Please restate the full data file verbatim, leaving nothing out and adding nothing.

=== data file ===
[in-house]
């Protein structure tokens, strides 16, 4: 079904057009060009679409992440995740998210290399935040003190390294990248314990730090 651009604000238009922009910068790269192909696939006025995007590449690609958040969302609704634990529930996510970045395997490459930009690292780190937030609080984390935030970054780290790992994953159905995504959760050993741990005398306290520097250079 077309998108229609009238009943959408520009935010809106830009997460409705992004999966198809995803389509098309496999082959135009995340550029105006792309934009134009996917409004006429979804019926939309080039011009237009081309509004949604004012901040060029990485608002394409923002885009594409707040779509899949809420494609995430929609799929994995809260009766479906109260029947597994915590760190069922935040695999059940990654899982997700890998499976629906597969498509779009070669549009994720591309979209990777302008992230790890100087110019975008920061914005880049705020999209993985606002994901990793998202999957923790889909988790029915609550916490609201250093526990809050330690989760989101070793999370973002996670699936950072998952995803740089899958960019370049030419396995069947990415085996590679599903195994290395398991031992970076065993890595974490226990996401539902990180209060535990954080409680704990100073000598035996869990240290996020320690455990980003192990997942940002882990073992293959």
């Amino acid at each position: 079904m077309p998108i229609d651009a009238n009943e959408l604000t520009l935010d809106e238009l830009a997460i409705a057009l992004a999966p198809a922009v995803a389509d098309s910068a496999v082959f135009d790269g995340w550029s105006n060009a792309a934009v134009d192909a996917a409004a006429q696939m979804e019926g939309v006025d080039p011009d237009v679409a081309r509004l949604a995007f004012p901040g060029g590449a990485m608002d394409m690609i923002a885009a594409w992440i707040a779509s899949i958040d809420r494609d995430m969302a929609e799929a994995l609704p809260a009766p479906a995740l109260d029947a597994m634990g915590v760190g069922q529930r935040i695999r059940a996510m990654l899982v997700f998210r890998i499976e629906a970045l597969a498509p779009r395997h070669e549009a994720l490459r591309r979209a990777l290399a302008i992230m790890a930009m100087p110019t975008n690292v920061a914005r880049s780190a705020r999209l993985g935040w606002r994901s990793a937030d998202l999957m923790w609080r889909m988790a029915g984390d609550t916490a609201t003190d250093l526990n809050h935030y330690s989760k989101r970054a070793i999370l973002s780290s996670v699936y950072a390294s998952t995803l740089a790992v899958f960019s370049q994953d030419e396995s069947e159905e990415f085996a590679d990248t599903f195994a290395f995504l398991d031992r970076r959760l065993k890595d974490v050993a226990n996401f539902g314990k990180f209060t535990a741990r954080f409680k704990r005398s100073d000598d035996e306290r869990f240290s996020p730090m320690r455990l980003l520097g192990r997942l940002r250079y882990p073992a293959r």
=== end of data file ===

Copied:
[in-house]
């Protein structure tokens, strides 16, 4: 079904057009060009679409992440995740998210290399935040003190390294990248314990730090 651009604000238009922009910068790269192909696939006025995007590449690609958040969302609704634990529930996510970045395997490459930009690292780190937030609080984390935030970054780290790992994953159905995504959760050993741990005398306290520097250079 077309998108229609009238009943959408520009935010809106830009997460409705992004999966198809995803389509098309496999082959135009995340550029105006792309934009134009996917409004006429979804019926939309080039011009237009081309509004949604004012901040060029990485608002394409923002885009594409707040779509899949809420494609995430929609799929994995809260009766479906109260029947597994915590760190069922935040695999059940990654899982997700890998499976629906597969498509779009070669549009994720591309979209990777302008992230790890100087110019975008920061914005880049705020999209993985606002994901990793998202999957923790889909988790029915609550916490609201250093526990809050330690989760989101070793999370973002996670699936950072998952995803740089899958960019370049030419396995069947990415085996590679599903195994290395398991031992970076065993890595974490226990996401539902990180209060535990954080409680704990100073000598035996869990240290996020320690455990980003192990997942940002882990073992293959």
């Amino acid at each position: 079904m077309p998108i229609d651009a009238n009943e959408l604000t520009l935010d809106e238009l830009a997460i409705a057009l992004a999966p198809a922009v995803a389509d098309s910068a496999v082959f135009d790269g995340w550029s105006n060009a792309a934009v134009d192909a996917a409004a006429q696939m979804e019926g939309v006025d080039p011009d237009v679409a081309r509004l949604a995007f004012p901040g060029g590449a990485m608002d394409m690609i923002a885009a594409w992440i707040a779509s899949i958040d809420r494609d995430m969302a929609e799929a994995l609704p809260a009766p479906a995740l109260d029947a597994m634990g915590v760190g069922q529930r935040i695999r059940a996510m990654l899982v997700f998210r890998i499976e629906a970045l597969a498509p779009r395997h070669e549009a994720l490459r591309r979209a990777l290399a302008i992230m790890a930009m100087p110019t975008n690292v920061a914005r880049s780190a705020r999209l993985g935040w606002r994901s990793a937030d998202l999957m923790w609080r889909m988790a029915g984390d609550t916490a609201t003190d250093l526990n809050h935030y330690s989760k989101r970054a070793i999370l973002s780290s996670v699936y950072a390294s998952t995803l740089a790992v899958f960019s370049q994953d030419e396995s069947e159905e990415f085996a590679d990248t599903f195994a290395f995504l398991d031992r970076r959760l065993k890595d974490v050993a226990n996401f539902g314990k990180f209060t535990a741990r954080f409680k704990r005398s100073d000598d035996e306290r869990f240290s996020p730090m320690r455990l980003l520097g192990r997942l940002r250079y882990p073992a293959r």